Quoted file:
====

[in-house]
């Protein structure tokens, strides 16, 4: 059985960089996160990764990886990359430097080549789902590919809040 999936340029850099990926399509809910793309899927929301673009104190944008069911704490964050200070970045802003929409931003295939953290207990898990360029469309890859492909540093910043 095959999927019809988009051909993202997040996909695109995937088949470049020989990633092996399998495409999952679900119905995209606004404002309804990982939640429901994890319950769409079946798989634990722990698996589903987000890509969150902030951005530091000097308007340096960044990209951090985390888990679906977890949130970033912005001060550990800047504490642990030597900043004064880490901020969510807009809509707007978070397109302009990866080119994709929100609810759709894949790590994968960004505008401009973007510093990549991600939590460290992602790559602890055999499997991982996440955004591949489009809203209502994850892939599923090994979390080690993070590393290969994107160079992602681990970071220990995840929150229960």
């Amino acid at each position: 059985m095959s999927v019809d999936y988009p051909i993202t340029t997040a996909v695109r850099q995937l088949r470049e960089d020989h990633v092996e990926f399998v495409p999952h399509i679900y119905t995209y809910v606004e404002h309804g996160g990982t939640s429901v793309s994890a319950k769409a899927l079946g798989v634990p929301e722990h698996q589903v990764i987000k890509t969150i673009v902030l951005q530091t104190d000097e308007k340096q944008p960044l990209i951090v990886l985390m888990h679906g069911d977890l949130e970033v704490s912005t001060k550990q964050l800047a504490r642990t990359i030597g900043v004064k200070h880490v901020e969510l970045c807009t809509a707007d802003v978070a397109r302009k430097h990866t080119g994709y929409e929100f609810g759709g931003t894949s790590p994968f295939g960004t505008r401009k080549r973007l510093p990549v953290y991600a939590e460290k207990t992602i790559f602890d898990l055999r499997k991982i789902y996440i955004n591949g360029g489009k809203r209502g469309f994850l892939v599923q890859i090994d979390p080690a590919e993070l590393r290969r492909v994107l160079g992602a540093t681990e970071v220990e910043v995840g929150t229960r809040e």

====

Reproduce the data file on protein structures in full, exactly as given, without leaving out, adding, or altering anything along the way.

[in-house]
């Protein structure tokens, strides 16, 4: 059985960089996160990764990886990359430097080549789902590919809040 999936340029850099990926399509809910793309899927929301673009104190944008069911704490964050200070970045802003929409931003295939953290207990898990360029469309890859492909540093910043 095959999927019809988009051909993202997040996909695109995937088949470049020989990633092996399998495409999952679900119905995209606004404002309804990982939640429901994890319950769409079946798989634990722990698996589903987000890509969150902030951005530091000097308007340096960044990209951090985390888990679906977890949130970033912005001060550990800047504490642990030597900043004064880490901020969510807009809509707007978070397109302009990866080119994709929100609810759709894949790590994968960004505008401009973007510093990549991600939590460290992602790559602890055999499997991982996440955004591949489009809203209502994850892939599923090994979390080690993070590393290969994107160079992602681990970071220990995840929150229960």
């Amino acid at each position: 059985m095959s999927v019809d999936y988009p051909i993202t340029t997040a996909v695109r850099q995937l088949r470049e960089d020989h990633v092996e990926f399998v495409p999952h399509i679900y119905t995209y809910v606004e404002h309804g996160g990982t939640s429901v793309s994890a319950k769409a899927l079946g798989v634990p929301e722990h698996q589903v990764i987000k890509t969150i673009v902030l951005q530091t104190d000097e308007k340096q944008p960044l990209i951090v990886l985390m888990h679906g069911d977890l949130e970033v704490s912005t001060k550990q964050l800047a504490r642990t990359i030597g900043v004064k200070h880490v901020e969510l970045c807009t809509a707007d802003v978070a397109r302009k430097h990866t080119g994709y929409e929100f609810g759709g931003t894949s790590p994968f295939g960004t505008r401009k080549r973007l510093p990549v953290y991600a939590e460290k207990t992602i790559f602890d898990l055999r499997k991982i789902y996440i955004n591949g360029g489009k809203r209502g469309f994850l892939v599923q890859i090994d979390p080690a590919e993070l590393r290969r492909v994107l160079g992602a540093t681990e970071v220990e910043v995840g929150t229960r809040e």